Pool tables can come in both single slate and sectional slate versions. Both will give you a fantastic playing surface being slate however they do have their differences.
English pool tables are typically 6ft, 7ft or 8ft in size and will always come with a single slate playing surface, sometimes referred to as mono-block. Usually the slate is 3/4” thick and installation is relatively straightforward. Our English pool tables come with pre-clothed slates which means the manufacturer will stretch and glue the cloth to the slate before we come to install the table in your home.
American pool tables and snooker tables are almost exclusively sectional slate tables. Often 7ft American pool tables are mono-block, but can be made in sectional slate as well. Usually anything 8ft and above in an American table is sectional.
Image above: Bilhares Carrinho - New York Pool Table (Sectional Slate)
Sectional slate pool tables come in 3/4” - 1 1/2” slate in 3 or 5 pieces and this is for a number of reasons. Firstly finding pieces to slate that can be milled in one piece that are 8ft+ can be quite tricky, not to mention the brittle nature of slate. When the table is installed each of the pieces of slate, normally 3 pieces for a pool table, are installed in turn and levelled. Once all three slates have been installed then a filler will be used to ensure there is a seamless gap in between. Sometimes wax can be used also. Then the cloth is stretched and stapled into place. The cloth will be glued down around the pockets.
Imagine if you will a 12ft snooker table with a 1 piece slate, how many guys would it possibly take to lift that and set it in the frame? The answer is a hell of a lot! A 1 piece slate in any of our 7ft pool tables already weighs in at around 120kg, anything larger becomes problematic to manoeuvre or pass through a standard door frame which any 7ft slate will be able to do with ease.
A benefit of sectional slate pool tables is that because most of the tables are 8ft+ it means they can be installed in more hard to reach locations. If you have a basement games room or a loft conversion, sectional slate tables are ideal for access issues. Being able to take the slates in separately makes the task of taking the slates down or up stairs much easier, particularly if there are turns in the stairs to go around.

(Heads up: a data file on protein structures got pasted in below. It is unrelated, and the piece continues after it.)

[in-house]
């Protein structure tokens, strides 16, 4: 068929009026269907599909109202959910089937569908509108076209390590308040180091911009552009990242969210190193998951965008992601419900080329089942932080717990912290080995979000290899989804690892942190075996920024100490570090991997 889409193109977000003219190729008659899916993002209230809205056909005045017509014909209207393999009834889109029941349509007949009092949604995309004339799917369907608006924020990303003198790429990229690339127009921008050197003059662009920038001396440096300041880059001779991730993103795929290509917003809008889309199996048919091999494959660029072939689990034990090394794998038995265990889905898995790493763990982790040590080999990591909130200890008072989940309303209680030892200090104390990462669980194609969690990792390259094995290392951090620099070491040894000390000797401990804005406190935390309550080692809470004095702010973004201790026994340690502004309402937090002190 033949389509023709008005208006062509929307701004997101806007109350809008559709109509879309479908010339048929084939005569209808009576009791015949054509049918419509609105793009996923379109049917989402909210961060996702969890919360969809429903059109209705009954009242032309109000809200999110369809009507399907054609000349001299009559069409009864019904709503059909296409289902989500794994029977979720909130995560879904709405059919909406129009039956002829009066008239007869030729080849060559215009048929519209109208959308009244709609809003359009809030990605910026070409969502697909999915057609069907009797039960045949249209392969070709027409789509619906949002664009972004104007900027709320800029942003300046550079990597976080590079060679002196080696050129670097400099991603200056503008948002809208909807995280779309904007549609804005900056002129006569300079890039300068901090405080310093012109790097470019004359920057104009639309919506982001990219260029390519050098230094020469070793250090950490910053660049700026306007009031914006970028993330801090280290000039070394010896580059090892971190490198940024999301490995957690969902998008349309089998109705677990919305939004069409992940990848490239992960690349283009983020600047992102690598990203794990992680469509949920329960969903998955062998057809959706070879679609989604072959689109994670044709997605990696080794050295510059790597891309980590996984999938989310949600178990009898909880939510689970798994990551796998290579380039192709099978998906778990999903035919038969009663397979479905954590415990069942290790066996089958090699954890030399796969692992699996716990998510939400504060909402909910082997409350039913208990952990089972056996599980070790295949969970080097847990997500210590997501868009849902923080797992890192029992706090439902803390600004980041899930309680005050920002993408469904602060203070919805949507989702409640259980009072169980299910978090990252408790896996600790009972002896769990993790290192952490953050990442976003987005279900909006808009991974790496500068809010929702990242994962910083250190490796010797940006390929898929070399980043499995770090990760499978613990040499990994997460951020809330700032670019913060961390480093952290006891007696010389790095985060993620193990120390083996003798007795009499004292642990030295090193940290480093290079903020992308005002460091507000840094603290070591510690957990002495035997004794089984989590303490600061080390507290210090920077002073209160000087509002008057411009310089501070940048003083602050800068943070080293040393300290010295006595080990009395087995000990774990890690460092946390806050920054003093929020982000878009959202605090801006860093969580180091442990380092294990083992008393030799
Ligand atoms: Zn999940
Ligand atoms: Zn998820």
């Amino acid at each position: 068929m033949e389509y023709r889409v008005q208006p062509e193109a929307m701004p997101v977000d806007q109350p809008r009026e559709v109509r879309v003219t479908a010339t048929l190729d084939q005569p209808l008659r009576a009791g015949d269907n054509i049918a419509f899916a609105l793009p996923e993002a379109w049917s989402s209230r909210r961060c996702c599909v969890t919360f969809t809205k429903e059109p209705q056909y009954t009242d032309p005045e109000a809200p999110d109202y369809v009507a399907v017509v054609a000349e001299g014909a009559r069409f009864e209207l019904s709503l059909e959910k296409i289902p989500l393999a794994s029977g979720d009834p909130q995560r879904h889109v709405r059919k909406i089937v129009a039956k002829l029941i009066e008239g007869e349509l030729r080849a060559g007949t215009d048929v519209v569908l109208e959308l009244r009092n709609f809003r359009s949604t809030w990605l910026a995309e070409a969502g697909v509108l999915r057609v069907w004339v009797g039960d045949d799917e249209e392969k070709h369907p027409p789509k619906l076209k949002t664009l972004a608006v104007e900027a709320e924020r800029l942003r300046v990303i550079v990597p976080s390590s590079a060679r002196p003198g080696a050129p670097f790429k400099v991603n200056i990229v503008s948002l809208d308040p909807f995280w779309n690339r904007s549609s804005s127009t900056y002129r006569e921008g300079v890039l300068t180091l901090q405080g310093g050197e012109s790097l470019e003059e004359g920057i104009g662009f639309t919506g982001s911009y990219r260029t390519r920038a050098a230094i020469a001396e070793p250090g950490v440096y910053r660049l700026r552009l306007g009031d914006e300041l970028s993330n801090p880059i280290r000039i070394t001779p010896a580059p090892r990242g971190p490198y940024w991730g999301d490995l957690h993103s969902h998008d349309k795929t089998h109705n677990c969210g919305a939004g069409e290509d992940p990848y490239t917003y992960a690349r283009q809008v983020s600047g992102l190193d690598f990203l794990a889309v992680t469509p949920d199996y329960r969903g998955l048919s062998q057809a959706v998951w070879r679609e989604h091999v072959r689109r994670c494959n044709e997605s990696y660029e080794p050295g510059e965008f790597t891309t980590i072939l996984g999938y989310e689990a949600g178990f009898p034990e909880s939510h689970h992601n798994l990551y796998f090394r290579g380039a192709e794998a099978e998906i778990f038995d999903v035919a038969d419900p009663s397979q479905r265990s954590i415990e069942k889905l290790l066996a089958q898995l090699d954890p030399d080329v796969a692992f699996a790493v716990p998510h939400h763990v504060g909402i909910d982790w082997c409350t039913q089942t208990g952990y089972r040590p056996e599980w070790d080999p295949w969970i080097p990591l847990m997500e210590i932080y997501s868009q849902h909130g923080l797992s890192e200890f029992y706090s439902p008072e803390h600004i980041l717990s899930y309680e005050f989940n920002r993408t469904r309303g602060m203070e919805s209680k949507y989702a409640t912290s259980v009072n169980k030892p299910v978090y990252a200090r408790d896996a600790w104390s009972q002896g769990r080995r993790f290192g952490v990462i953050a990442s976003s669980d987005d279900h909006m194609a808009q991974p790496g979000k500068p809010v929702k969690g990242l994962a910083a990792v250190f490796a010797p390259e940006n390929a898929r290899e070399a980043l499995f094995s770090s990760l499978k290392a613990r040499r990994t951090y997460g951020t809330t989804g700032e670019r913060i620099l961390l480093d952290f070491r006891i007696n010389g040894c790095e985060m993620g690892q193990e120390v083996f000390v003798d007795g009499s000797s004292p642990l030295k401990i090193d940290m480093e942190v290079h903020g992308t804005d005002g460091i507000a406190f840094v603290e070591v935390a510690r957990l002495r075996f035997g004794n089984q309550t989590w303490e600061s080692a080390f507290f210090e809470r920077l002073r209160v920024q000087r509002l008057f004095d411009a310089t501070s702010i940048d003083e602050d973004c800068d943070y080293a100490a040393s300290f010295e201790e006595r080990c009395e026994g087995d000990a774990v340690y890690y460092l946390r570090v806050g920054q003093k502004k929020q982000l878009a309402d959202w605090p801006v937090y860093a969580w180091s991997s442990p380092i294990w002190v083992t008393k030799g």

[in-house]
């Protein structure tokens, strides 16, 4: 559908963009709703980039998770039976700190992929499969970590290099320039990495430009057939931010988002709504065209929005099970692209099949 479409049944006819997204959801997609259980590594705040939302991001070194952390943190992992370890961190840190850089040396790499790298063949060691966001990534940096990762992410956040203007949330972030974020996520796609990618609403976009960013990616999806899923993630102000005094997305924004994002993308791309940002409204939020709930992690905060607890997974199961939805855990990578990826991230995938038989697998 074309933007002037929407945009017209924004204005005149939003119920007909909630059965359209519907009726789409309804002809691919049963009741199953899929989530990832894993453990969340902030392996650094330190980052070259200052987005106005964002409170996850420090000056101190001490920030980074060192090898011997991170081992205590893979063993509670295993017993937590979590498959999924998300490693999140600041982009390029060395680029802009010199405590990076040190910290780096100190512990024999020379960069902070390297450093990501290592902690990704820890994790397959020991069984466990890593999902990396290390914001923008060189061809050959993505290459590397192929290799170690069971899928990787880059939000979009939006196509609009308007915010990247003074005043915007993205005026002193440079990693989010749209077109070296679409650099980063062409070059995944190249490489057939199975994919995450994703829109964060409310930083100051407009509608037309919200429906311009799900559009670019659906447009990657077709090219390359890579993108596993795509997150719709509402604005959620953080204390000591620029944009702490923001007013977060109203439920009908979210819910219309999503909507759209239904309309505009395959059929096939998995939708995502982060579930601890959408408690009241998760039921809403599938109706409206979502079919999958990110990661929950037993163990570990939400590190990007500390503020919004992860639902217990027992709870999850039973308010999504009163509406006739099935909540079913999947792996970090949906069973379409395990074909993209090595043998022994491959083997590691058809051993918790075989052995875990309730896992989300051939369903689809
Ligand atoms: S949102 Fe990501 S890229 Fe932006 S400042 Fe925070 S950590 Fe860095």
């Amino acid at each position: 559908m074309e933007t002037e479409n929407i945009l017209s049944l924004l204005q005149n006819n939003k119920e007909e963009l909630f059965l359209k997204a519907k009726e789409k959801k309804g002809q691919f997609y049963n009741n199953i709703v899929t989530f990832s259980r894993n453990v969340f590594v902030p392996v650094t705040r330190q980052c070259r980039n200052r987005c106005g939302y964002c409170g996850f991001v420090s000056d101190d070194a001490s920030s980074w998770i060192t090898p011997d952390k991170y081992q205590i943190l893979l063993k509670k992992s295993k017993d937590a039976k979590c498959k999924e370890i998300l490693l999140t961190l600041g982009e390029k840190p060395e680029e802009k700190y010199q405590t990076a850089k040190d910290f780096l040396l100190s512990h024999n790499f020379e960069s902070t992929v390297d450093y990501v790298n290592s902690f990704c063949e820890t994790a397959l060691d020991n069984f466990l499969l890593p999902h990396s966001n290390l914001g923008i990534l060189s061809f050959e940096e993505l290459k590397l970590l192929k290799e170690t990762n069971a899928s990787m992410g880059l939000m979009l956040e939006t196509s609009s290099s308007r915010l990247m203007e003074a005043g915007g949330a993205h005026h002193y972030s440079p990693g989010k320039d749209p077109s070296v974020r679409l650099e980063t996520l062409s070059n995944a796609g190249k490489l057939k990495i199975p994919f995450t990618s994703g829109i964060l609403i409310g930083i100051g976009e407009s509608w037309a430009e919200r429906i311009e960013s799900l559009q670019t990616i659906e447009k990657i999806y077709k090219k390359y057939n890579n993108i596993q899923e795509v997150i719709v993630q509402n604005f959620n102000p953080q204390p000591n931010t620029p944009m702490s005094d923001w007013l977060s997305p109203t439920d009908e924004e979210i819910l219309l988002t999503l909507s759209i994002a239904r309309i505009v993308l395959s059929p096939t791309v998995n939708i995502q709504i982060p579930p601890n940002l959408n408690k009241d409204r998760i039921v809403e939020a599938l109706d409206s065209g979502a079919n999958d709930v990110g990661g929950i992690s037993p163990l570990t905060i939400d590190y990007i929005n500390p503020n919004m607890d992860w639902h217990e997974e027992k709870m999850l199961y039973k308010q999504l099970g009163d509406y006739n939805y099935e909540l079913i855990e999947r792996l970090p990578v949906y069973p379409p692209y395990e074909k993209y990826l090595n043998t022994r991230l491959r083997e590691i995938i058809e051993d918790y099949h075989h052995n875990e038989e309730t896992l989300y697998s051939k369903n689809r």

All sectional slate pool tables require specialist installation by a skilled billiard fitter. It is not a quick job or something you can try at home without previous experience. The slates need placing inside the pool tables frame, ensuring they are totally inline and level with each other where they are cemented together and sealed with beeswax. Once the slates are set, the fitter can then begin to cover the table with the chosen cloth.
Typically sectional slate pool tables are better quality as they have more levelling points on the table, the brands of sectional slate tables would usually be considered part of our luxury range. If your table is 7ft, you need not fear about it being a single piece slate, this is more than adequate for a table of this size and is the type used in all competitions including the World Championships.
Although a sectional slate pool tables will be more expensive, it is down to the brand, the build quality of it’s frame and the thickness of the slate. Technically speaking a sectional slate table is superior, which is why the larger tables are always of this type. But you won’t be able to move a sectional slate table once it has been installed, as the the slates will move fractionally as you lift or move the table, causing the filler between the slate joins to come loose. A single piece slate table can be lifted or moved on a pool table jack, which is ideal for customers who need to be able to move the table from time to time.
If you are interested in seeing more about the subject of sectional and single piece slates then please watch our video showing both types of table being installed and clothed in our showroom.
Written By: Michelle Beresford